Europe: Or, Up and Down with Schreiber and Baggish, 1961
In Any Case, 1962 (also known as The Chaleur Network, 1981)
Other Men’s Daughters, 1973
Natural Shocks, 1978
A Father’s Words, 1986
Pacific Tremors, 2001
Teeth, Dying, and Other Matters, 1964
1968: A Short Novel, an Urban Idyll, Five Stories, and Two Trade Notes, 1970
Noble Rot: Stories, 1949-1988, 1989
Shares, and Other Fictions, 1992
The Gamesman’s Island, pb. 1964
One Person and Another: On Writers and Writing, 1993
A Sistermony, 1995
Honey and Wax: The Powers and Pleasures of Narrative, 1966
American Poetry of the Fifties, 1967
The Books in Fred Hampton’s Apartment, 1973
The Invention of the Real, 1982
The Position of the Body, 1986
What Is What Was, 2002
Richard Stern is often referred to as a writer’s writer, much honored by his peers but relatively neglected by the critics and (with one or two exceptions) by the reading public. He was born Richard Gustave Stern on February 25, 1928, in New York City, the son of a dentist; both his parents were of German Jewish descent. A brilliant and precocious student, Stern entered the University of North Carolina at the age of sixteen; he graduated in 1947. He received an M.A. from Harvard University in 1949 and a Ph.D. from the University of Iowa in 1954. In 1955 he began teaching at the University of Chicago, where he would remain, with visiting stints at other universities. In 1950 Stern and Gay Clark were married; they had four children. The marriage ended in divorce; in 1985 Stern married the poet Alane Rollings.
Richard G. Stern
With Golk, Stern made a strong debut as a novelist. Centering on a fictitious television program based on the then-popular Candid Camera, the 1960 work came at a time when television, though already all-pervasive in American life, had received little serious attention. The program, called You’re On Camera, catches people unawares, exposing them to the laughter of viewers all over the country. The novel’s protagonist, Herbert Hondorp, becomes involved in the program, but when he himself is trapped in embarrassing behavior, he decides to betray his employer. Involved in the plot is Hondorp’s marriage, in which fidelity and betrayal become equally entwined–as in the television program. Fidelity and betrayal are recurring themes in Stern’s fiction. In Any Case, his third novel, is based on a historical incident during World War II. The protagonist seeks to prove that his son, who was killed during the war and who has been branded as a traitor, was in fact innocent. As a “spy novel,” In Any Case is above the usual run of thrills-and-secrets fiction; its main intent is to focus on the father’s unswerving loyalty to his son’s memory. Ultimately, the father manages to prove that his son indeed was not a traitor; this discovery brings a modicum of fulfillment.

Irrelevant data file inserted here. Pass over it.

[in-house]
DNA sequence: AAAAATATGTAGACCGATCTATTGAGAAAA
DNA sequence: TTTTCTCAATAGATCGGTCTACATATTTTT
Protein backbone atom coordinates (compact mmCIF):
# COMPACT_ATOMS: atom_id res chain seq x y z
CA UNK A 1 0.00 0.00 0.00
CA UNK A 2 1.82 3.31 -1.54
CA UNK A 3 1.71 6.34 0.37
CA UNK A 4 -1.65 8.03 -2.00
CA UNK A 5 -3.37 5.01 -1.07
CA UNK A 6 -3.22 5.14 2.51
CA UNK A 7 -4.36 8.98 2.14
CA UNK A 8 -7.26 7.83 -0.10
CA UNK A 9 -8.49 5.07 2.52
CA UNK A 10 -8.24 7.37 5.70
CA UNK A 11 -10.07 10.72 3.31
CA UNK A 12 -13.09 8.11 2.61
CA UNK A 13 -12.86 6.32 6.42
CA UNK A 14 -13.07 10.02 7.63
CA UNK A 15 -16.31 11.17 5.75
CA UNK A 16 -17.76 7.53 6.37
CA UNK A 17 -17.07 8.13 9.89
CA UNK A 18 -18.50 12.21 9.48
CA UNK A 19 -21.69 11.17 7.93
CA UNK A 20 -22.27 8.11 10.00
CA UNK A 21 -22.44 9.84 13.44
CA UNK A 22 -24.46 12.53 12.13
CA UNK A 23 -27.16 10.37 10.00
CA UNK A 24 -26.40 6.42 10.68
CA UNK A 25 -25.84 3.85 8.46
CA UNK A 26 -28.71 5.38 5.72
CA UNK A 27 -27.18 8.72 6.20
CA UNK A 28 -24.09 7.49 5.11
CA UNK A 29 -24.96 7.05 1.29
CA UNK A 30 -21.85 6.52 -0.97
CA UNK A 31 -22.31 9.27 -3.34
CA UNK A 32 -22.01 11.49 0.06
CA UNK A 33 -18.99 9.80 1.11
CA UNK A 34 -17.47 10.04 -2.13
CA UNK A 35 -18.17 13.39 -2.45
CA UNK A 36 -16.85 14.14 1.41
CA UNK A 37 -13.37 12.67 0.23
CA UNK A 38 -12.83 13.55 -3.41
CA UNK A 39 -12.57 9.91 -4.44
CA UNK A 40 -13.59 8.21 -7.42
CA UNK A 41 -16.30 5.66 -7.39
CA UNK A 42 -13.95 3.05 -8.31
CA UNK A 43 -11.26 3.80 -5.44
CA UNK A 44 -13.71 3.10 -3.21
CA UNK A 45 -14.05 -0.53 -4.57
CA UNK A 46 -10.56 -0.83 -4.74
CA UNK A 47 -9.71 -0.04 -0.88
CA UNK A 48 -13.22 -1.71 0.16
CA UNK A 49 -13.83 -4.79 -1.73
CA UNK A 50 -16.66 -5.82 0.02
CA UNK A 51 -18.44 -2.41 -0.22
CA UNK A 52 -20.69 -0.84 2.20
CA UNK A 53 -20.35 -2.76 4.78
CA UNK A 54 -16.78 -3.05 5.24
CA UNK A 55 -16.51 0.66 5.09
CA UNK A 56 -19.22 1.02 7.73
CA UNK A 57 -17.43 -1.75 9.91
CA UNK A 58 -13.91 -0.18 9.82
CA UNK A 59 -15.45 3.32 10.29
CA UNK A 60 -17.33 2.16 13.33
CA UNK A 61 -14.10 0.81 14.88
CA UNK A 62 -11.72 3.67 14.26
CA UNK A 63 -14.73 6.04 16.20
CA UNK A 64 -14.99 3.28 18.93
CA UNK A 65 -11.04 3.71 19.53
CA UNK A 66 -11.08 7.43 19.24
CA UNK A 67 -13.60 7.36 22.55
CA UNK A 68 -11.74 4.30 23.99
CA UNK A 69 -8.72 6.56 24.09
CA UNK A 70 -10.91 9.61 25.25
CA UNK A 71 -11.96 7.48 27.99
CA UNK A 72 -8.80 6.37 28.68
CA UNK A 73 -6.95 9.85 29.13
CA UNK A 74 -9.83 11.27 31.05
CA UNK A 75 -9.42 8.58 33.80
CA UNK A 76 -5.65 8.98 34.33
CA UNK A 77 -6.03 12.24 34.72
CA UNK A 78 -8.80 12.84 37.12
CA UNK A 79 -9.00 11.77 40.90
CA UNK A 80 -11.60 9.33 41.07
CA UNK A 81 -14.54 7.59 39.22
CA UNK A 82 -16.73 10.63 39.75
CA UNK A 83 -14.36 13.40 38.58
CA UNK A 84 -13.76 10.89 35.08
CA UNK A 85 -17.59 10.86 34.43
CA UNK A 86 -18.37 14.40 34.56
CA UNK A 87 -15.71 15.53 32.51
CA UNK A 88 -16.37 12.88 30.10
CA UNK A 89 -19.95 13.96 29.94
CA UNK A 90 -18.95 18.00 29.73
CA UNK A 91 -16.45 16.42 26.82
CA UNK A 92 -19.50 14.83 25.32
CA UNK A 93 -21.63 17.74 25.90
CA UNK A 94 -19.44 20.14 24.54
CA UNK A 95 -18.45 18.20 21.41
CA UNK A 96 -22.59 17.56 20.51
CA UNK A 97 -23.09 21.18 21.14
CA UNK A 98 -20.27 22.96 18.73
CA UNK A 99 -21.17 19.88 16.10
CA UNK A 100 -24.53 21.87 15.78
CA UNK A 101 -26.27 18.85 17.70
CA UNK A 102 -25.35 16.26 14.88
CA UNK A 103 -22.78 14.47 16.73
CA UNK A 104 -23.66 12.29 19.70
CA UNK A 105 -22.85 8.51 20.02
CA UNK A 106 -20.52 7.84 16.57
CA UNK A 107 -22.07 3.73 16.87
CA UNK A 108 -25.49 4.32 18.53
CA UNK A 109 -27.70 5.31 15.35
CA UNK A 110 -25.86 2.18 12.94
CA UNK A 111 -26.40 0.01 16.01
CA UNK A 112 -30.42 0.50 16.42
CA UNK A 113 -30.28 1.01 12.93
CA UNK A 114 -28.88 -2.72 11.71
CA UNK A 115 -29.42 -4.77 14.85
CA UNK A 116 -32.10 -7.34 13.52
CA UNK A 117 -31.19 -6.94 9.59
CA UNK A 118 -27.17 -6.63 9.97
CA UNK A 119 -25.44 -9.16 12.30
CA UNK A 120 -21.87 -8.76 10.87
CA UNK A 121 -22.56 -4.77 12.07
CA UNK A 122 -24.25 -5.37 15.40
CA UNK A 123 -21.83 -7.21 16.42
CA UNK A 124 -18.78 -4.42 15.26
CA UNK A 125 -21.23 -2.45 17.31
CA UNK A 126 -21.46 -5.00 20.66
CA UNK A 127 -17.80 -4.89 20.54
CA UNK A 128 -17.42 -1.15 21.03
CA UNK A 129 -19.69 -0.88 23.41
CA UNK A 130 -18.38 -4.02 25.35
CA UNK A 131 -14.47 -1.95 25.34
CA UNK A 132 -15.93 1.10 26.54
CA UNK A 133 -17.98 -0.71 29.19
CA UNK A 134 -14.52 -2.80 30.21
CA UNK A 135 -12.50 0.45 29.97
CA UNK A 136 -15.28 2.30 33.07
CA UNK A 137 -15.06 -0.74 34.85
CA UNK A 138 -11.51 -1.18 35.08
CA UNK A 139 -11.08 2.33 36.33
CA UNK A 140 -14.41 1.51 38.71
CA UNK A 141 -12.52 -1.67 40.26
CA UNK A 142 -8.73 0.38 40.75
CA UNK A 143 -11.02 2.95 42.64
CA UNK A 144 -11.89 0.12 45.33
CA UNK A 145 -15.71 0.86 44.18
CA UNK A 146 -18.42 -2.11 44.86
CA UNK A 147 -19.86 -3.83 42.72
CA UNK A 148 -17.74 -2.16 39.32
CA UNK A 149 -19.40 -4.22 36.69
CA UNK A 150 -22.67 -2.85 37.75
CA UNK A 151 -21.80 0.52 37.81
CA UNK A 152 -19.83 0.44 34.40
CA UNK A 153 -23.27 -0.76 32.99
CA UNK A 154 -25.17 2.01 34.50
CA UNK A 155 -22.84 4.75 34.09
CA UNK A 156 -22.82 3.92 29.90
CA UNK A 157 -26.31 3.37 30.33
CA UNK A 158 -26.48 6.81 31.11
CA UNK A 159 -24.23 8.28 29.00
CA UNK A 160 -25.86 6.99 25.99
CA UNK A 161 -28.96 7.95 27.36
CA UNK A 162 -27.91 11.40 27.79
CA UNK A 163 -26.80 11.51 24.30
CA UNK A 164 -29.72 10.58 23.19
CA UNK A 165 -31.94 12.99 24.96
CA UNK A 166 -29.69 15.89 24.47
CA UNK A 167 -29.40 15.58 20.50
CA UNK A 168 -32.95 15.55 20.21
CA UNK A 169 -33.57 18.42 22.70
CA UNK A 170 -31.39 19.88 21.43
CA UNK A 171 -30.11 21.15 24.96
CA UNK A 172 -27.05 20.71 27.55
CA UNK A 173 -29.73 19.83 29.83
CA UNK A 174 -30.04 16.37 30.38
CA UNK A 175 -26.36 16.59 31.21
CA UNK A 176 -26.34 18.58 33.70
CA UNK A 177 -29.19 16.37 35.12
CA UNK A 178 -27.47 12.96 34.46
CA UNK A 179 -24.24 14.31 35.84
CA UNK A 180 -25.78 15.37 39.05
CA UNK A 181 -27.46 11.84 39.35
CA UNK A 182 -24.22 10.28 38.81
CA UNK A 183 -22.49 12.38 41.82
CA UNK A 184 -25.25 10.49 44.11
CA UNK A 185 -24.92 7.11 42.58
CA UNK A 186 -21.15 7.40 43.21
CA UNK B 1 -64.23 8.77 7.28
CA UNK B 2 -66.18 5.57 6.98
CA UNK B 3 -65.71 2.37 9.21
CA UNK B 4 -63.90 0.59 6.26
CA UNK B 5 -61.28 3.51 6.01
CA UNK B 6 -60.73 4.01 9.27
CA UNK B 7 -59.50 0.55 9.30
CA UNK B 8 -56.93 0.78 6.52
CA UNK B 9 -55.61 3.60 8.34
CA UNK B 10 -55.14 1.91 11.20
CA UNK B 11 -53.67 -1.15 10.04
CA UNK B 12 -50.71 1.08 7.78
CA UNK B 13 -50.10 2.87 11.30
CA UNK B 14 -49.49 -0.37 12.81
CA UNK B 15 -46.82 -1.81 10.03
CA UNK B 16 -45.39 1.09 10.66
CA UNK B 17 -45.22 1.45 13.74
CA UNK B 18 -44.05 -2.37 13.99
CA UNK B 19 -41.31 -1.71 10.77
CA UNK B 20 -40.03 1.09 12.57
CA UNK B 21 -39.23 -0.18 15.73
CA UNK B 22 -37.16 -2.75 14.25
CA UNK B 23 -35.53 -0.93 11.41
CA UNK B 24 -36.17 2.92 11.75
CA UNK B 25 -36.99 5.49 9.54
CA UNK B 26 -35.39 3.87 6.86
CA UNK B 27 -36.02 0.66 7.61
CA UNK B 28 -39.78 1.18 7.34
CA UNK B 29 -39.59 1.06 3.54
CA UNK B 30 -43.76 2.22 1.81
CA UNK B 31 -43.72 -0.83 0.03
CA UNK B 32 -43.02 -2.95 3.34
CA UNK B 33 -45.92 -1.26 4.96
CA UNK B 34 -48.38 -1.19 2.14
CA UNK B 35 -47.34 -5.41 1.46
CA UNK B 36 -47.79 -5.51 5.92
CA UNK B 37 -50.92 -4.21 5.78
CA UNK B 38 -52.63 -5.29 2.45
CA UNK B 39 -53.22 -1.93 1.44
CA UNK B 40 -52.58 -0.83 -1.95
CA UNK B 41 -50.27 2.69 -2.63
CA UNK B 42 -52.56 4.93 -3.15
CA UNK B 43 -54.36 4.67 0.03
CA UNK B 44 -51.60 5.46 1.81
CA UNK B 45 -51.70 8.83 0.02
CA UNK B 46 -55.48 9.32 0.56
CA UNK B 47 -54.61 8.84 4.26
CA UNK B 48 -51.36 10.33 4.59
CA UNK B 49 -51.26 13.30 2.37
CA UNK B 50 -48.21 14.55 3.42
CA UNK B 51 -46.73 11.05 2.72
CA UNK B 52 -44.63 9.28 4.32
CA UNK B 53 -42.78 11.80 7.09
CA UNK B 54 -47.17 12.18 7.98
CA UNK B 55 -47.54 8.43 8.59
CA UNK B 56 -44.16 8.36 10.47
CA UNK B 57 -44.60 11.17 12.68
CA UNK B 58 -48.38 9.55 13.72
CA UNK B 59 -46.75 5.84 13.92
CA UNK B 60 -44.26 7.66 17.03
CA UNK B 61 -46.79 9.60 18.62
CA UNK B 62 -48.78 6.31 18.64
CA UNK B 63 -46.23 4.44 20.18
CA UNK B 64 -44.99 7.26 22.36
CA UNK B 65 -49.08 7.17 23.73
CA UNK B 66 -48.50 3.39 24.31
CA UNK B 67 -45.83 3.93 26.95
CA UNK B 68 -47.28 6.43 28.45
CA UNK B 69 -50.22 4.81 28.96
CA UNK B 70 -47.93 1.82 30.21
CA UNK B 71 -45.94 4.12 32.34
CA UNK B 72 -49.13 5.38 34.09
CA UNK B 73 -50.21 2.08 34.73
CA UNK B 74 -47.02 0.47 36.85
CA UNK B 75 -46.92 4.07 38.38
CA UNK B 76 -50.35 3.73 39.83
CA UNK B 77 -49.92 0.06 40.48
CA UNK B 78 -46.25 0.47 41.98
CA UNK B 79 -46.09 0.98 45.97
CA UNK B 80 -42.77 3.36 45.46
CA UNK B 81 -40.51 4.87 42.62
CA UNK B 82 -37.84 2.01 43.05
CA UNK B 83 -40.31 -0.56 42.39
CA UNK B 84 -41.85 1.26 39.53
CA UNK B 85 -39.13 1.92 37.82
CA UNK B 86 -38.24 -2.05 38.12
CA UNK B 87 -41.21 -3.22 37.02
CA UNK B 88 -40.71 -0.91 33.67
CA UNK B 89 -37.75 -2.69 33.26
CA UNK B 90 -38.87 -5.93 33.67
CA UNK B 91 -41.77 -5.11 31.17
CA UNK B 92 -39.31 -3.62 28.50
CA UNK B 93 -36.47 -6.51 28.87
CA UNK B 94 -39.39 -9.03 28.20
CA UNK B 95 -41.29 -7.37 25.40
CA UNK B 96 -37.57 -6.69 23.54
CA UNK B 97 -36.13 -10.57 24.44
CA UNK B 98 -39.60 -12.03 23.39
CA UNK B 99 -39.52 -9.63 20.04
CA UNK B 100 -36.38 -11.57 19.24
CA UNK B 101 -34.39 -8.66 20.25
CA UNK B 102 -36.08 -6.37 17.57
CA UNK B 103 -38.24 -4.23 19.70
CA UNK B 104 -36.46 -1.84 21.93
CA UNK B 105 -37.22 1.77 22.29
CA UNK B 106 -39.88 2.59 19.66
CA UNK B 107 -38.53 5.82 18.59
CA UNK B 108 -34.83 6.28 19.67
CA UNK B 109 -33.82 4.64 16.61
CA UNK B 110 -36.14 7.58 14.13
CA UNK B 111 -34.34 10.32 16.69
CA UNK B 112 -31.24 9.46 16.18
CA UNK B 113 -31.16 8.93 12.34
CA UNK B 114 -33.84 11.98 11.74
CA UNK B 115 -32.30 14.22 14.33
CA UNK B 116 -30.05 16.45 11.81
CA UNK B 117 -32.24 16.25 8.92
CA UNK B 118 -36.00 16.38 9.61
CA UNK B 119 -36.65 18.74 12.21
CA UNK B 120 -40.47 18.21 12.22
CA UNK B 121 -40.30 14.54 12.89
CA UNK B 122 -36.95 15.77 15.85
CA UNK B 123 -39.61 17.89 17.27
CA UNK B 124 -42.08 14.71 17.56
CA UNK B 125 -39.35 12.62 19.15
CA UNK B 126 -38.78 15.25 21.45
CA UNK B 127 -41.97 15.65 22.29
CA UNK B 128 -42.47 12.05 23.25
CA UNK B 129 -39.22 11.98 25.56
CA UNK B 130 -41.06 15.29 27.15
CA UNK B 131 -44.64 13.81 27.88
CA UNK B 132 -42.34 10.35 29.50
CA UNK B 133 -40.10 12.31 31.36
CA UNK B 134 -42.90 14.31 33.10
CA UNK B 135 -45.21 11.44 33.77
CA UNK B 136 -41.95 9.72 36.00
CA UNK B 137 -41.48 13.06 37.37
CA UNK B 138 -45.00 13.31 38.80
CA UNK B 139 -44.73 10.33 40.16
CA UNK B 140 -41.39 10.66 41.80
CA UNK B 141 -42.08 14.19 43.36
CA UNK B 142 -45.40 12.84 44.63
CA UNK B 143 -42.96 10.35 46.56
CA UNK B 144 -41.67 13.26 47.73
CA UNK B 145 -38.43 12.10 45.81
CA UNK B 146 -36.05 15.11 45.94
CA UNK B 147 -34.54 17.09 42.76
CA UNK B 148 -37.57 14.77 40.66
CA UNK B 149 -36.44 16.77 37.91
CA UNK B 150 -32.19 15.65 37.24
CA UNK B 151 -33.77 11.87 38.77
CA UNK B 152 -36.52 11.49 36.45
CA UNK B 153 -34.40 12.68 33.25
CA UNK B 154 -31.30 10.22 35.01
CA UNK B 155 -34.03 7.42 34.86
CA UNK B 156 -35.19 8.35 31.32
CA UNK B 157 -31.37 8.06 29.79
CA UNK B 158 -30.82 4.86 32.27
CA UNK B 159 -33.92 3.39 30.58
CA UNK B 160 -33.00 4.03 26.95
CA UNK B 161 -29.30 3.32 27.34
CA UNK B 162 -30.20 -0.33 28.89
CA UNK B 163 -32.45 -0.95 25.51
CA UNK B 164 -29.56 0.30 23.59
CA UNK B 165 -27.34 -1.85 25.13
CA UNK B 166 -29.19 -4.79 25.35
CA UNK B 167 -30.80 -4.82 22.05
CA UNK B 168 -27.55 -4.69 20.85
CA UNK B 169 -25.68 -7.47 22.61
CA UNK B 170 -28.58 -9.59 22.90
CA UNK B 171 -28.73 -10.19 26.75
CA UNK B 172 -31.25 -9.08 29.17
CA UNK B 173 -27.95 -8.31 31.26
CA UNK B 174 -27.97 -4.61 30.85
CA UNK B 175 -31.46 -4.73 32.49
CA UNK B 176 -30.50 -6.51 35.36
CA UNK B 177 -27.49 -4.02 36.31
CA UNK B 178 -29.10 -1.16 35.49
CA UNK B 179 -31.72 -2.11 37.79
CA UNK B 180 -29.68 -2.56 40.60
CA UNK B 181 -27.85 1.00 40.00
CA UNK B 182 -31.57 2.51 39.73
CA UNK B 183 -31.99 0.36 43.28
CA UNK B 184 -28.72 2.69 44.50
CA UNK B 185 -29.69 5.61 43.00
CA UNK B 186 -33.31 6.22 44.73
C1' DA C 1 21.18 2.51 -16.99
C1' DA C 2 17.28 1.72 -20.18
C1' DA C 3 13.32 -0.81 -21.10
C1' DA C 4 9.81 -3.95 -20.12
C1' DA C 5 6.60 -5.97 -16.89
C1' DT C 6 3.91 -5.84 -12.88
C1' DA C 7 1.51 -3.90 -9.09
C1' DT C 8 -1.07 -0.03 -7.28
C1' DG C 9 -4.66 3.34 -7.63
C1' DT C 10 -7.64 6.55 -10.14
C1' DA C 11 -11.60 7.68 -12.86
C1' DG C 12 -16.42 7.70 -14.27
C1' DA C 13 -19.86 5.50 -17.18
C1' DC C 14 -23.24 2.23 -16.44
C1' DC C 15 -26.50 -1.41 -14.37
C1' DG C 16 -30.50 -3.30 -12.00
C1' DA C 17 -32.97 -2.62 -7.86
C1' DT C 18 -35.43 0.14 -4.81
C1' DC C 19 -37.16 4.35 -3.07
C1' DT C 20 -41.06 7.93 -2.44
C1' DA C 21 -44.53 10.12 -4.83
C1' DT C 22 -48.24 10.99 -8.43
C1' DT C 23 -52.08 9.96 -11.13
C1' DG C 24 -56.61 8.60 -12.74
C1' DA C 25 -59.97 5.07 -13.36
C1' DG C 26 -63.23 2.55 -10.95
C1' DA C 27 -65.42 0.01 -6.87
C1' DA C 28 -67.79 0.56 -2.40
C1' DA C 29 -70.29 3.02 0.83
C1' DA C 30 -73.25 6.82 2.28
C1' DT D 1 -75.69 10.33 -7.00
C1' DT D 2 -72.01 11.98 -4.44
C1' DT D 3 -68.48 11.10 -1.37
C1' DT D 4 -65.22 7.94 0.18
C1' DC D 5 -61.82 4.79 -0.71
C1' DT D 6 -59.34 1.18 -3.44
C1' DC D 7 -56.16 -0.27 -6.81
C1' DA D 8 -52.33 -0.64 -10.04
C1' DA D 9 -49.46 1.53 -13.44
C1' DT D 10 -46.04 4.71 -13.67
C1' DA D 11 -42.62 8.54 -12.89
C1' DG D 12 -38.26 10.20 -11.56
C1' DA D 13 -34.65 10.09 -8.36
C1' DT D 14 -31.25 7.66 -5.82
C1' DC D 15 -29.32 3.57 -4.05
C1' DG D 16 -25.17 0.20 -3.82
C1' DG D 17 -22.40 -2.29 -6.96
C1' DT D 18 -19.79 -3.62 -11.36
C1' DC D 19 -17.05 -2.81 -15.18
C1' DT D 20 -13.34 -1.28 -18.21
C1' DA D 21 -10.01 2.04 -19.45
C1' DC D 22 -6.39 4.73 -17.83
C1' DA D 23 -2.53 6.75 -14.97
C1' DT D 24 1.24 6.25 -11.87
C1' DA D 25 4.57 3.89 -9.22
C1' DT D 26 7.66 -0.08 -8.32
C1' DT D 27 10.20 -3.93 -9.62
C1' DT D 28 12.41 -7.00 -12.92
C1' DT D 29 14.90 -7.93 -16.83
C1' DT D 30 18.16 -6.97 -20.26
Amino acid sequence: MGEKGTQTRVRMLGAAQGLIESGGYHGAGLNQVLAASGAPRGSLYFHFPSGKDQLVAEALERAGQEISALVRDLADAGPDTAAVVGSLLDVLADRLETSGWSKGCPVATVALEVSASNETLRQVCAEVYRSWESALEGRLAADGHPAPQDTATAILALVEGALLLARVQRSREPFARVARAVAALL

Fidelity and betrayal are also central to the autobiographical novel Other Men’s Daughters, Stern’s greatest popular success, which enjoyed a brief run on the best-seller list. The protagonist, a professor of biology at Harvard, is deeply unhappy in his marriage yet reluctant to leave his family. His hesitations are overcome when he forms a relationship with a student. Other Men’s Daughters illustrates another defining characteristic of Stern’s fiction: his intellectual curiosity. In Other Men’s Daughters, one sees the world as a biologist sees it; the protagonist’s profession is not mere window-dressing. Similarly, in Natural Shocks both style and theme are related to the profession of the protagonist, a globe-trotting journalist accustomed to the company of people who make things happen. In the course of the novel he must confront the unyielding reality of death.
After a long hiatus, Stern published Pacific Tremors in 2001. It is the story of two aging friends, but it is set in the milieu of the youth-obsessed film industry. The tremors of the title refer both to the constantly shifting earth in Southern California and the tremors running through each man’s life as he accommodates to growing older and losing touch with his creativity and profession.
The range and variousness of Stern’s fiction–and his relative lack of self-absorption (compare his friend and fellow novelist Philip Roth)–have no doubt cost him readers, yet these are the very qualities that make his work stand out. His achievements have been recognized with Fulbright, Guggenheim, and Rockefeller fellowships; in addition, he has been honored by the American Academy of Arts and Letters.